Fit For Sailing: Using the rower

Called by several names; rowing machine, indoor rower, ergs or generically as Concept 2’s (manufacturer of the most popular models), the rower is often the least used machine in any gym setting but in my view one if the best; and most useful.

For sailors, sailboarders or kite-boarders, I think they are very beneficial and are my first choice as an option for cardio exercise. The pulling motion is similar to sheeting or pumping on the water and a good stroke mimics good biomechanics for sailing. The involvement of the trunk is a good addition to most fitness programs for sailors.

Despite increasing in popularity in the last few years (due in part to the explosion of cross fit based training and small functional exercise styled gyms and studios) the rower is still not as popular as other machines in most gyms.

This has several reasons, one being it is a technical movement and not as simple as walking on a treadmill or pedalling a bike. Another factor is that it is (incorrectly) perceived to be an upper body exercise and the domain of strong bulky males, based on how hard you can pull the handle.

The rower has the benefit of being non-weight bearing, you sit on the machine and it has almost no impact in the movement. The load is adjustable so you can graduate the resistance, from light a load to a heavy load (done on the side of the unit via a lever)

The rower is an aerobic form of exercise using the whole body. There are nine major muscle groups used in the rowing stroke. A good stroke relies and promotes good posture and core strength. The benefit here is that it uses more muscles than other forms of exercise such as running, walking, skipping, cycling, stepper, x-trainer etc. An average size adult will burn 270 calories in a 30 minute session. A low intensity workout on an exercise bike can take double the time to burn that approximate level of energy.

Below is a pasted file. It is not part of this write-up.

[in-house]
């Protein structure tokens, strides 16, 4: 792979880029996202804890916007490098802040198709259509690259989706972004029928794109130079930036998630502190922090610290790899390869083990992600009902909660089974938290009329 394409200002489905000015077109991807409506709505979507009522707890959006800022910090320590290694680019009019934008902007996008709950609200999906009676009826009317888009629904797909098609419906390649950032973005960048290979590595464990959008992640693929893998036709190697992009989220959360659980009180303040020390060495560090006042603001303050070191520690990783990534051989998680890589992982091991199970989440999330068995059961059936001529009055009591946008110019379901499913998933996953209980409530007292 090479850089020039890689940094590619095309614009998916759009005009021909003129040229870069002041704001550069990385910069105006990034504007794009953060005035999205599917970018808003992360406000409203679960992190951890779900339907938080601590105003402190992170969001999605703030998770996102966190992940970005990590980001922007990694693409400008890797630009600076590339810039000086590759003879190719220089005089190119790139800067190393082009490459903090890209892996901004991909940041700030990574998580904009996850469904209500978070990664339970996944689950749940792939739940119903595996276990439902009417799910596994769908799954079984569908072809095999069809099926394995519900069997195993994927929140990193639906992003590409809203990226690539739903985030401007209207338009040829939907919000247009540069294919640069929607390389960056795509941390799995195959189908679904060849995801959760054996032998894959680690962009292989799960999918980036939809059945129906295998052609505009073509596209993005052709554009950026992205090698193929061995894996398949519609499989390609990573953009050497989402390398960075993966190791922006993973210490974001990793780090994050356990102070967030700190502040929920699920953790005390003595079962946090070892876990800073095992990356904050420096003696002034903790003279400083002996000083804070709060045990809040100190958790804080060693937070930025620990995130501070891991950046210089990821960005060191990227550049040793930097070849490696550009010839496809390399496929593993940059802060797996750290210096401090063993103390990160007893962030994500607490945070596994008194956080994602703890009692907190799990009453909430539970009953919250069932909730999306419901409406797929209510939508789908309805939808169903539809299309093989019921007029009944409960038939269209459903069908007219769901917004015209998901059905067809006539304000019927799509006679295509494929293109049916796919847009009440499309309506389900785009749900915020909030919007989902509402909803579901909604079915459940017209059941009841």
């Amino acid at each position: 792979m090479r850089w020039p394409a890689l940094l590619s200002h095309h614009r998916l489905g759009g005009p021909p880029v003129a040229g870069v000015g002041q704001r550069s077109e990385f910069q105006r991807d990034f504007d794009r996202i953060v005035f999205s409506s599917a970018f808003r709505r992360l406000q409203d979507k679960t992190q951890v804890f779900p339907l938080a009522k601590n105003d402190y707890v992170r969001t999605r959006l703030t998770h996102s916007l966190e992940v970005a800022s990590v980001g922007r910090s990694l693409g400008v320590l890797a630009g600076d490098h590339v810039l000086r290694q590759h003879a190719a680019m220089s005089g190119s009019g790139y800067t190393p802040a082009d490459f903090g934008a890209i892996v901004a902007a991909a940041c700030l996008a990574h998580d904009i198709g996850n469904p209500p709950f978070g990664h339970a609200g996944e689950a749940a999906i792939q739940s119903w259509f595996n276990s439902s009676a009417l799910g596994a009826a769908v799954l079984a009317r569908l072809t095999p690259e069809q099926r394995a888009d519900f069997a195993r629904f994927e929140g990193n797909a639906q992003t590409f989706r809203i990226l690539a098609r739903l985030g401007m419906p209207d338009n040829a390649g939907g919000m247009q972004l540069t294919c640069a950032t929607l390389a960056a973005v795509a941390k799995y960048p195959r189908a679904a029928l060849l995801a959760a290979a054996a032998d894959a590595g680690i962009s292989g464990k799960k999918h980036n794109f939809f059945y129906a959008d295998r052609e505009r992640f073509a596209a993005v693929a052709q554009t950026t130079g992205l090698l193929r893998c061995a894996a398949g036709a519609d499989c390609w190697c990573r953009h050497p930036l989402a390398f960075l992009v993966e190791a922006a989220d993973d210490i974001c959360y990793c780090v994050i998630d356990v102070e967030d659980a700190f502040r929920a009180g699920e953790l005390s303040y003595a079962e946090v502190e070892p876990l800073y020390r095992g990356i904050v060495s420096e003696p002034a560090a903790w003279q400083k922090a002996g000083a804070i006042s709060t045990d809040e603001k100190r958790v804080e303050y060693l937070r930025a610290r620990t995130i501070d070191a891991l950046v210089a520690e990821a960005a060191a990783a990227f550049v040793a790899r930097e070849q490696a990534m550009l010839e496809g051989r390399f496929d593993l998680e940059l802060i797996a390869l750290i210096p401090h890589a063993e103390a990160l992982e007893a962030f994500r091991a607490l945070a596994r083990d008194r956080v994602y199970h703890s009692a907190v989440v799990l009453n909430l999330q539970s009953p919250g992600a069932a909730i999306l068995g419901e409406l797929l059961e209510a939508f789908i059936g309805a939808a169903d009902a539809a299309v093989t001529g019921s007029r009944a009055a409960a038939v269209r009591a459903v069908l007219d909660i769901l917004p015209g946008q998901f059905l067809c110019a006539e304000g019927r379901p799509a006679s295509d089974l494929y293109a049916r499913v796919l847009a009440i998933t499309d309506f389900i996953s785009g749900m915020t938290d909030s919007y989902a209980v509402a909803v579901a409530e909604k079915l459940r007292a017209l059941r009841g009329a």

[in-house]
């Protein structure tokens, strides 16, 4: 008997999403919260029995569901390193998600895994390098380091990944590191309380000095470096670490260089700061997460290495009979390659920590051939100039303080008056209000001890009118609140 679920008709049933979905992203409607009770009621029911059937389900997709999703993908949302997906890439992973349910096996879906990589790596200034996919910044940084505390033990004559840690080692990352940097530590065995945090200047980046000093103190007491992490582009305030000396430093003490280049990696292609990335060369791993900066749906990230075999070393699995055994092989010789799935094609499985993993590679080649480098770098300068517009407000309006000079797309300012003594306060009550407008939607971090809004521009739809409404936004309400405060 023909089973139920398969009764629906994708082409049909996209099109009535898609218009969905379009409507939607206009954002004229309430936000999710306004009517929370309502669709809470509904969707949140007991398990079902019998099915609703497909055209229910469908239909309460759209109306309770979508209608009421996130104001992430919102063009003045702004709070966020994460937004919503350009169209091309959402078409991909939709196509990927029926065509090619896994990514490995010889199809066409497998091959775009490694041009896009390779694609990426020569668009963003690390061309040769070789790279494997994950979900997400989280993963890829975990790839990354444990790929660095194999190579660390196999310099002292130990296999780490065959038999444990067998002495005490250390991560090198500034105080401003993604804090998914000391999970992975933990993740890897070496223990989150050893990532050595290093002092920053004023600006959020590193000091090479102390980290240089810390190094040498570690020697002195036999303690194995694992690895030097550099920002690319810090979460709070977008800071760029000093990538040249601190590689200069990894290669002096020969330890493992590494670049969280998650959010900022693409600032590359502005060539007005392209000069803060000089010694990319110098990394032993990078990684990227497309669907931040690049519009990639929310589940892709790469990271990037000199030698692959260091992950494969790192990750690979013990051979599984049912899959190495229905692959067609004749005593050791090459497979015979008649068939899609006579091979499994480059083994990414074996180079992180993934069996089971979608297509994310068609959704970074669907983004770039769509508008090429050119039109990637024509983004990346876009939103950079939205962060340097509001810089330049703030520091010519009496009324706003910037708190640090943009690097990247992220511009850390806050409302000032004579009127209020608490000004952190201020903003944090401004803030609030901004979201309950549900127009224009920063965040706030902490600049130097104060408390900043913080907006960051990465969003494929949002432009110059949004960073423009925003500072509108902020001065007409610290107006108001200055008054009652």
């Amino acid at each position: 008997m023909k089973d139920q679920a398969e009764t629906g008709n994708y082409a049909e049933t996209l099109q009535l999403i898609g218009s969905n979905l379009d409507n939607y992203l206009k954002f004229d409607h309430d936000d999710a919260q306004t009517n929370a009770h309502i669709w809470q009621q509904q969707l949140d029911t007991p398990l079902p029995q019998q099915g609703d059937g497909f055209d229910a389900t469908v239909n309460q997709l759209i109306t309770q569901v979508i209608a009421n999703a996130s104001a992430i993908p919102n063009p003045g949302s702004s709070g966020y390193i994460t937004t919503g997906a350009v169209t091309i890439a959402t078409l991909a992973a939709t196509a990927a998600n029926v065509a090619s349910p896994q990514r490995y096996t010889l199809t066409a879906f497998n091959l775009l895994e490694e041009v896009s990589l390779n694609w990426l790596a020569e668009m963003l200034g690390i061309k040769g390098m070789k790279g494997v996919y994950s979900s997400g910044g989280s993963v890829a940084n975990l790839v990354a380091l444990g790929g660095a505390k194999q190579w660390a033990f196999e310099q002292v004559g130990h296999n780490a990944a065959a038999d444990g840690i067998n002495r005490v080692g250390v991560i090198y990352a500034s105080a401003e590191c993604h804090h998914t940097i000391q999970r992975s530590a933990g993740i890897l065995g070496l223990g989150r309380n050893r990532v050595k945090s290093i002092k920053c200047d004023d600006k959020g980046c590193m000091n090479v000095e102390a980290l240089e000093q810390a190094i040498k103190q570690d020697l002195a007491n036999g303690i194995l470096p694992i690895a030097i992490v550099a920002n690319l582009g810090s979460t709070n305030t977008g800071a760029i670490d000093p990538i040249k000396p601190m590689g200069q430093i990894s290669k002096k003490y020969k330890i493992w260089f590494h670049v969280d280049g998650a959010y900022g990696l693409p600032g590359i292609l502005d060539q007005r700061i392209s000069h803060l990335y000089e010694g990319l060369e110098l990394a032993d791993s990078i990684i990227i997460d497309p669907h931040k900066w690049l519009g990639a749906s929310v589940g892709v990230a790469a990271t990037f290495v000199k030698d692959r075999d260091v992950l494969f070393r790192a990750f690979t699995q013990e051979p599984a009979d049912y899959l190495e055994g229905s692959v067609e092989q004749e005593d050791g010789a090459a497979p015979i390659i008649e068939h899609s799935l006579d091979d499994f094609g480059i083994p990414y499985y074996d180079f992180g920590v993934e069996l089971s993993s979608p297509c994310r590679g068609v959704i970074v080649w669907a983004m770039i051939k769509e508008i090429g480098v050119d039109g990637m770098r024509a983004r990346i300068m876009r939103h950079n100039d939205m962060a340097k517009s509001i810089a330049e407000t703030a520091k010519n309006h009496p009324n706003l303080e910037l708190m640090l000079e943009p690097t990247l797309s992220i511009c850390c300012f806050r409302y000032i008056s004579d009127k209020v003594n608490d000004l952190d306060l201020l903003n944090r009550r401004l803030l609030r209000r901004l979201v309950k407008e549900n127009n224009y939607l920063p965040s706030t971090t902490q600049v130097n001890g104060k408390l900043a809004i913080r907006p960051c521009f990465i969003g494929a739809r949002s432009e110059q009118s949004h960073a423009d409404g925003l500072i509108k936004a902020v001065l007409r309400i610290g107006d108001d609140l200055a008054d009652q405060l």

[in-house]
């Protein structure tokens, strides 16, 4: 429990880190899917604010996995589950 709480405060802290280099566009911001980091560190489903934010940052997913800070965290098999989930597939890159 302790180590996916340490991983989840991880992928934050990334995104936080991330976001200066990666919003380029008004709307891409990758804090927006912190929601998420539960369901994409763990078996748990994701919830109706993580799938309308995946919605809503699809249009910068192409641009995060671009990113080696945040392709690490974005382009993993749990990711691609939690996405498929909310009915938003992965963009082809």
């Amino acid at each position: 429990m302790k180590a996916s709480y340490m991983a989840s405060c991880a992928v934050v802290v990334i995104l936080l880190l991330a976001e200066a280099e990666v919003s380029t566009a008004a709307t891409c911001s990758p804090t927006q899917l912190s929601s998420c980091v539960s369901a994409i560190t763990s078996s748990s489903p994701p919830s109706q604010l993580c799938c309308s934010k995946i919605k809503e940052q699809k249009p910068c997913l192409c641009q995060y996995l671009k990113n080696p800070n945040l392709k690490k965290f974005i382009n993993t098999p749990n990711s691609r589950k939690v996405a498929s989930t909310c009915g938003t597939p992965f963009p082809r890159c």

Rowing tips

  • Adjust the foot platform for your shoe size. Tighten the foot straps

  • Raise the screen to eye level to encourage good posture and sit tall on the sliding seat

  • Set the resistance for around the middle range or 3-6 on the scale of 0-9

  • Aim for a minimum wattage of 100 watts and a stroke rate of 20-24 strokes. Once your technique improves this can build to 26-30 stokes per minute.

  • My preference is the Concept 2 over the water rowers. I feel the stroke is smoother and longer.

Perfect the rowing stroke:

  • A good stroke has a flowing motion with the legs doing the predominant amount
    of the work

  • Sit tall. Drive from the legs. Finish with the arms

  • Use one breath per stroke

  • Don’t pull too hard


A good stroke has four parts seen in this diagram:

  1. The Catch. The starting position that begins the stoke

  2. The Drive. The work portion of the stroke

  3. Finish. The end of the stroke

  4. Recovery. The return to the starting position

– Andrew Verdon

Jeanneau JY55
M.O.S.S Australia
NAV at Home
M.O.S.S Australia
NAV at Home